Why queues at milk ATM dispensers are growing in Kenya
Sale of milk across the country has gone high-tech with the introduction of vending machines in urban centres that dispense milk just like money from an Automated Teller Machine.
Many supermarkets and outlets have acquired the equipment, which has seen consumers slowly drift away from purchasing packaged milk.
This has come as a relief for thousands of milk vendors who have, for years, been exploited by middlemen as they can now sell the produce directly to those who own vending machines.
At the same time, the fact that packaging cost is not factored, allows consumers to purchase the product at a cheaper price.
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The equipment allows users to purchase milk by depositing money — in coin form — and in turn receive varied milk quantities directly from the dispenser.
Moses Mwangi an attendant at Tuskys Supermarket in Nairobi, says most customers prefer to buy milk directly from the dispenser.
The supermarket, he says, sells up to 1,500 litres of milk per day. The product is purchased directly from contracted farmers.
Most outlets sell a litre of the milk at Sh65 compared to Sh100 for packaged milk. “Apart from the fact that it’s cheaper, consumers like the product because it is sourced directly from farmers,” Mwangi says. The Sh7 million machine holds up to 2,000 litres of milk.
For large outlets like supermarkets, consumers are required to pay at the counter before the attendant dispenses the required quantity of milk. One can either buy a new container or use their own container to carry the product.
Hilda Githaiga, who has been purchasing milk from the ATM says besides being cheap, it is always fresh.
“I buy in large quantities and keep in my fridge for about a week. Purchasing directly from the dispenser is cheaper and you can always be sure of quality. I can’t remember the last time I bought packaged milk,” Githaiga says.
Margaret Oyando says: “I love the fact that I can drink the milk without having to boil it.”
An attendant at the Naivas Supermarket, Mountain Mall branch in Nairobi, Paul Mtunya, says their machine holds about 1,000 litres.
He points out that the introduction of the dispenser has since posed competition to other processors who supply packaged milk.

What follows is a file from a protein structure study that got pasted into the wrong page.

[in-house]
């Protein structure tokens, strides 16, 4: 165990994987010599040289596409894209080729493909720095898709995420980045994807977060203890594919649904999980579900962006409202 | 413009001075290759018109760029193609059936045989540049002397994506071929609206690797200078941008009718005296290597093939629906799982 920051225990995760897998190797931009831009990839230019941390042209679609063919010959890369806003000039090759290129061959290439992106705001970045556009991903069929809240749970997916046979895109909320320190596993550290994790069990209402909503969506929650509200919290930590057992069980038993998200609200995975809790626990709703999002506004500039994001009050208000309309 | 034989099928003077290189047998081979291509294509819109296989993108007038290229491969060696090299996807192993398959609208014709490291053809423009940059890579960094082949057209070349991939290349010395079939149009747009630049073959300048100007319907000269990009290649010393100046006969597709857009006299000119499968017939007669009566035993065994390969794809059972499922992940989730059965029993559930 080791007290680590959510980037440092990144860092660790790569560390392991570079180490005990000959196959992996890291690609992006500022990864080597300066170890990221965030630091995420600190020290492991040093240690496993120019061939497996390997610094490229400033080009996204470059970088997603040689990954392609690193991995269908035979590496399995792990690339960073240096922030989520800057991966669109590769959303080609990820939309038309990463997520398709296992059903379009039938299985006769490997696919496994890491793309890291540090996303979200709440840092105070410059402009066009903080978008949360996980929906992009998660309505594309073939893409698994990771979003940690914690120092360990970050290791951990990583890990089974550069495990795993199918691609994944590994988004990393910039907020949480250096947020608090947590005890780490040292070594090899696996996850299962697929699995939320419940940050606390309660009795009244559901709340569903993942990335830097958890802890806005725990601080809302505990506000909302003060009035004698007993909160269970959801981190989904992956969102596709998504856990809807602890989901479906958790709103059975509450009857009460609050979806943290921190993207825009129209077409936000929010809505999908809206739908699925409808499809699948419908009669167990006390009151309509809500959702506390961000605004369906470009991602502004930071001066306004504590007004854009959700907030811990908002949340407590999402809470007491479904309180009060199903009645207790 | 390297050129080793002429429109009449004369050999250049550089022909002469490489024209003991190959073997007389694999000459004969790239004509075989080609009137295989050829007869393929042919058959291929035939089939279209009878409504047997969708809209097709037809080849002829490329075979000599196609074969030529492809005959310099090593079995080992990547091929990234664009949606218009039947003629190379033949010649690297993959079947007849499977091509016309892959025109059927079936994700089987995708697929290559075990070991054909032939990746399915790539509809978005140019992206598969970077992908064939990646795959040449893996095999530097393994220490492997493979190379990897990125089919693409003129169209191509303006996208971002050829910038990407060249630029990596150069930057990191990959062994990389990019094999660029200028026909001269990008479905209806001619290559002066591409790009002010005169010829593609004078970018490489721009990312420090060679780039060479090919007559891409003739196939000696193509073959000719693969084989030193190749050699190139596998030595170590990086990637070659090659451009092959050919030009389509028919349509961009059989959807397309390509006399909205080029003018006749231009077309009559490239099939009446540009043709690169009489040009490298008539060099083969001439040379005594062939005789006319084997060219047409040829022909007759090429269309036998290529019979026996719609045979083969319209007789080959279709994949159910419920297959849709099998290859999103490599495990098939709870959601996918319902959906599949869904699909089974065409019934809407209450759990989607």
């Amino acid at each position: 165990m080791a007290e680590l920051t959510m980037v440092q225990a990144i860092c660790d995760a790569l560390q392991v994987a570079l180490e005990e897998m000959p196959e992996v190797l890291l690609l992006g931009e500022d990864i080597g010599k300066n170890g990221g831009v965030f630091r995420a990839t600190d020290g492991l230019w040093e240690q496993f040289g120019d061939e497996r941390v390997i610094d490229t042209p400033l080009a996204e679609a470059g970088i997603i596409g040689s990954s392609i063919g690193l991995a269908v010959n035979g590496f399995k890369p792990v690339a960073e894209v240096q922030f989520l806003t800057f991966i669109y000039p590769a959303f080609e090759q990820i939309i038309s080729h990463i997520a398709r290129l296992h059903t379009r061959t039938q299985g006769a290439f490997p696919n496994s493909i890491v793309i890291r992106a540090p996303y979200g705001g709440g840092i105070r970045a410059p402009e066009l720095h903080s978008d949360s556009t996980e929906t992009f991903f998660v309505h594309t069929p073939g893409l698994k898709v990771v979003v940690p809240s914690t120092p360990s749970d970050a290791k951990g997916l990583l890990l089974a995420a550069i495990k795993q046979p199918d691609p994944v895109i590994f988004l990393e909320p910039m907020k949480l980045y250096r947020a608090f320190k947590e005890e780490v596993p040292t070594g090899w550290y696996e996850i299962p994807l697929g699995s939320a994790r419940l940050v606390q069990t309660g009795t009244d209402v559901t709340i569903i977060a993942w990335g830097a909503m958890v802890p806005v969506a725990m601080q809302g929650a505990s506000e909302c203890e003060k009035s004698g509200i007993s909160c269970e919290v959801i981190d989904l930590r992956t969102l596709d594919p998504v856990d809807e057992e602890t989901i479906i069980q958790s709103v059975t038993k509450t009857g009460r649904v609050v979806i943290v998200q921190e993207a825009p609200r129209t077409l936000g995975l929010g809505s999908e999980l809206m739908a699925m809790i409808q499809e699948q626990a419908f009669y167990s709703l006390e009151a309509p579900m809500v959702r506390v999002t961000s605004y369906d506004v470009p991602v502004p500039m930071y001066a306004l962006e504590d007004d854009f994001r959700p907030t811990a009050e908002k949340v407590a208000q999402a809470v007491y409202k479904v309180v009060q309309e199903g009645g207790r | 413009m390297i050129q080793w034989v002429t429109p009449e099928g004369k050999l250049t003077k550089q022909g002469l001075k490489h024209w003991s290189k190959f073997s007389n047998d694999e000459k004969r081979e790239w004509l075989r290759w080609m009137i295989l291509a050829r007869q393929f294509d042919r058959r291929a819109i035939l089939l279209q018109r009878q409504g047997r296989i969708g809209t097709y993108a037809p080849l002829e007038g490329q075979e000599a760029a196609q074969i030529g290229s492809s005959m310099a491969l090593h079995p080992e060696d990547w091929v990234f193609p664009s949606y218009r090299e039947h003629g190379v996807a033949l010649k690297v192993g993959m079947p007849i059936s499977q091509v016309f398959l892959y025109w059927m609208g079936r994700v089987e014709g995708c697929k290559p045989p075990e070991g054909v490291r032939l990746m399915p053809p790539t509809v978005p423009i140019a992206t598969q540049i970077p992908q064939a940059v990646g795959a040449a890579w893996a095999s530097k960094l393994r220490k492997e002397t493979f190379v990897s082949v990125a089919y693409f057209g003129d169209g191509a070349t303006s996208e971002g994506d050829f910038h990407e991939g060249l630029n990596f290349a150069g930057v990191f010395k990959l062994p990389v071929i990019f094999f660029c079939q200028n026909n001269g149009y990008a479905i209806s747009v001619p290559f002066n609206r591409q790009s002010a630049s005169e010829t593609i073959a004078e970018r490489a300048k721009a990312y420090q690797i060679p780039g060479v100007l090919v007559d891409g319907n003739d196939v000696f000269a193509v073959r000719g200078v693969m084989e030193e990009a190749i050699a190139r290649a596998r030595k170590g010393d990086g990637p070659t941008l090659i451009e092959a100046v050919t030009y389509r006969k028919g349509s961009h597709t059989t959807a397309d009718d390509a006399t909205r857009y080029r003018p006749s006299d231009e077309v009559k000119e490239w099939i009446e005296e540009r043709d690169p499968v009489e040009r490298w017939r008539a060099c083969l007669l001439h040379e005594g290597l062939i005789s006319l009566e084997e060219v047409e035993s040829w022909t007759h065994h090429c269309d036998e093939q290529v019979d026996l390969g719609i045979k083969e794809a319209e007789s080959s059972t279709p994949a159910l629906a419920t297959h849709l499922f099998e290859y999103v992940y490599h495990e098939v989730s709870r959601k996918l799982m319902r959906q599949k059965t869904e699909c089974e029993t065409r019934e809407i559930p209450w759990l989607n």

“More people prefer buying milk directly from the dispenser because it is cheaper and you get value for money,” he said.
Nakumatt Supermarket has not been left out and most branches have installed the dispenser as well.
Returns on milk atm vending machine are enormous
“We cannot miss milk in this milk atm machine on a daily basis. We have been watching the market over a long time, and we now understand what they need. We will be moving to other branches very soon,” says Alfred Wesonga, an attendant.
Naivas Supermarkets sell a litre of milk at Sh65 while half a litre retails at Sh33. The same product at Uchumi and Nakumatt supermarkets costs Sh60.
Charles Boit, a businessman based in Eldoret, launched the initiative a year ago and says the returns are enormous. He reveals that he sells at least 1,000 litres of milk everyday and the demand has been growing. Boit sells a litre of milk at Sh60, which means on a daily basis, he earns Sh60,000 translating to Sh1.8 million monthly.
Ordinarily, milk is pumped directly from the farm to the coolers where it is pasteurised before being stored in the dispenser. Boit plans to set up another milk dispenser within the town and buy milk from farmers in the region.
“Our goal is to eliminate hawkers who frustrate consumers by selling low quality milk at high prices. We want to reach consumers at the comfort of their homes,” Boit said.
He says, “I was inspired to start the project because customers are looking for pasteurised fresh whole milk at a reasonable price since milk has, over the years, become very expensive.”
The fact that the machines have inbuilt boiling and pasteurisation compartments automatically meets the safety requirements of Kenya Dairy Board (KDB) – the sole regulator in the country.
Last year, KDB banned milk hawking as a quality and safety measure as well as to protect investors who own processing plants and have spent money on distribution systems.
However, there are still a number of milk hawkers upcountry who continue to exploit consumers.
The price of milk has been on the rise, a factor that has been attributed to increasing demand and changing weather patterns that influence production.